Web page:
The Maritime History of the Great Lakes
Upper Canada Herald (Kingston, ON), June 13, 1837

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p.2 construction work at St. Lawrence Canal - 5-6 hundred pounds of powder exploded to bring down wall of earth; large crowd on hand. [Cornwall Observer]

Accident - soldier drowns from steam boat Brockville at Maitland. [Brockville Statesman]

Newmarket, 6th June, 1837.

Dear Sir; - I was somewhat surprised, on arriving at Toronto from the Welland Canal on Saturday last, at being repeatedly asked if that work was "again in operation and the Lock repaired" - a report, it seems, having been circulated that one of the Locks rebuilt during the last winter had completely failed and become useless.

As this report may reach those who desire to send vessels or freight through the Welland Canal, I will thank you to contradict it, and to inform the public that there has been no interruption to the navigation since it commenced late in May.

The ice has been the only obstacle this year to prevent the Canal opening as early as usual. It was not till the 25th May that vessels could proceed on their voyage up Lake Erie. From that period to the 2nd instant, more than 50 large schooners had passed without any serious difficulty, and the Canal is now, in consequence of extensive repairs made last winter, in better order than for some years past.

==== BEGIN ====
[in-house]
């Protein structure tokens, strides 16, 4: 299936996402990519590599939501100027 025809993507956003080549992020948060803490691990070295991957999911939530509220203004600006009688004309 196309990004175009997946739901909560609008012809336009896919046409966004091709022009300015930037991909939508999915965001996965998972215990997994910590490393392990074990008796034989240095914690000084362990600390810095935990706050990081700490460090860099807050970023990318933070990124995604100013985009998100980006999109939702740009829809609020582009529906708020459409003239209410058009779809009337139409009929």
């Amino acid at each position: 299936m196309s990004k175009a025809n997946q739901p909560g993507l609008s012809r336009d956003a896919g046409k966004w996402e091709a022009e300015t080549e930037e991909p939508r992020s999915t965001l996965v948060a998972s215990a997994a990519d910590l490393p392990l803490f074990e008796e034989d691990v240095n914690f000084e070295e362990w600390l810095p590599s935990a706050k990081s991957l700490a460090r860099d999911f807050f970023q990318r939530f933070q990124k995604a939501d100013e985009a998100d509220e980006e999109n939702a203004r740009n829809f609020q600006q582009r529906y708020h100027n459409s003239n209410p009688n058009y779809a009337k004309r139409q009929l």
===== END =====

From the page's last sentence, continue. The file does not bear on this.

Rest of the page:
No difficulty at Port Dalhousie or elsewhere.

Yours truly, W.B. Robinson, Sup. W.C.

T. Dalton, Esq. [Toronto Patriot]

p.3 A regatta will take place on Monday, the 3d July, for public competition in rowing. The first man to have a new wherry, and the second a new birch canoe. J.B. Marks, Esq. Umpire; J. Gurley, Esq. and Mr. J. Strachan, Stewards. The wherry will be given by the inhabitants of Barriefield, Point Henry and Point Frederick.

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June 13, 1837
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Rick Neilson
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Public domain: Copyright has expired according to the applicable Canadian or American laws. No restrictions on use.
Maritime History of the Great Lakes
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Upper Canada Herald (Kingston, ON), June 13, 1837